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A Flu Shot Bonus: AFib Protection

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Not only does getting an influenza vaccination protect you from getting the flu, it may also lower your risk of developing atrial fibrillation, an arrhythmic disorder that causes the heart to beat irregularly and rapidly.

A recent study from Taiwan published online in Heart Rhythm, reports that a flu infection is associated with the risk of developing atrial fibrillation. Researchers analyzed the medical data of more than 11,000 patients newly diagnosed with atrial fibrillation and a control group of approximately 46,000 people without atrial fibrillation (average age, 70). They found that patients who didn’t get a flu shot one year prior and subsequently contracted the flu had an 18 percent higher risk of developing atrial fibrillation than those who were vaccinated in the previous year.

One possible explanation is that both atrial fibrillation and influenza may precipitate common elevated inflammatory markers in the blood and similar changes in the autonomic nervous system, which regulates certain involuntary functions of the body, such as heart rate, blood pressure, breathing and digestion. In fact, a proven connection between the heart disorder and influenza already exists—having atrial fibrillation is a known risk factor for flu complications.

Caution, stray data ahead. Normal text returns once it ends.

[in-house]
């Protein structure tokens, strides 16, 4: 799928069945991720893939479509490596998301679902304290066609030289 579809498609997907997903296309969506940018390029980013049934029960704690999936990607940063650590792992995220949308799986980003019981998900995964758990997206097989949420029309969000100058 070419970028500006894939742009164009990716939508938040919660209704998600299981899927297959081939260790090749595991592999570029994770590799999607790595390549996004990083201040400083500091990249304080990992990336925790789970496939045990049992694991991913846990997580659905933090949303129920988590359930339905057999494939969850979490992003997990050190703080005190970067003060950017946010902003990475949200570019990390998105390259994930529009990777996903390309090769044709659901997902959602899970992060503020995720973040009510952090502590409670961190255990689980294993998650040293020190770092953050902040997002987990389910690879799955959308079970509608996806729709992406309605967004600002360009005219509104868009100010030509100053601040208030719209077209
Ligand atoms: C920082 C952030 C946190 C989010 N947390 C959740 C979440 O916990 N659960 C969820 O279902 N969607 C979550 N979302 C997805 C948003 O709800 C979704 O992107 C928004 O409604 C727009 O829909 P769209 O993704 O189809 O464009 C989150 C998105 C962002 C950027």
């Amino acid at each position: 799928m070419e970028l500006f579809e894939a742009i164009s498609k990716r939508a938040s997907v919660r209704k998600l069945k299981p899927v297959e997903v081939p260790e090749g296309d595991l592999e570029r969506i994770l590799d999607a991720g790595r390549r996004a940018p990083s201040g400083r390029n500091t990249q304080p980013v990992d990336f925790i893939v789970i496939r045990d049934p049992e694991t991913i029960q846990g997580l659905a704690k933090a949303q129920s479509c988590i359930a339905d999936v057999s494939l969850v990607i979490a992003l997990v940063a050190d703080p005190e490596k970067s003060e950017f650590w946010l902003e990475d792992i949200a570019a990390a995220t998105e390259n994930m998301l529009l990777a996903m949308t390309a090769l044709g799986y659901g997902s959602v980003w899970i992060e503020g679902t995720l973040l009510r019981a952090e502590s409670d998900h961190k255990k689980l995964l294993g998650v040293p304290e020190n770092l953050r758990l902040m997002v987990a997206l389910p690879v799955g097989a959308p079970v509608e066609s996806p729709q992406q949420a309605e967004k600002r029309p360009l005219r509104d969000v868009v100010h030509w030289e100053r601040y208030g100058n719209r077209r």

Because of the study’s observational nature, the researchers couldn’t prove the flu was the direct cause of increased atrial fibrillation risk. Nevertheless, the researchers say it’s always a good idea to get a flu shot, especially for people at risk for atrial fibrillation. They also suggest that doctors evaluate patients who have the flu for new-onset atrial fibrillation if they complain of heart palpitations. 

 

 

Posted in Heart Health on May 6, 2016


Medical Disclaimer: This information is not intended to substitute for the advice of a physician. Click here for additional information: Health After 50 Disclaimer


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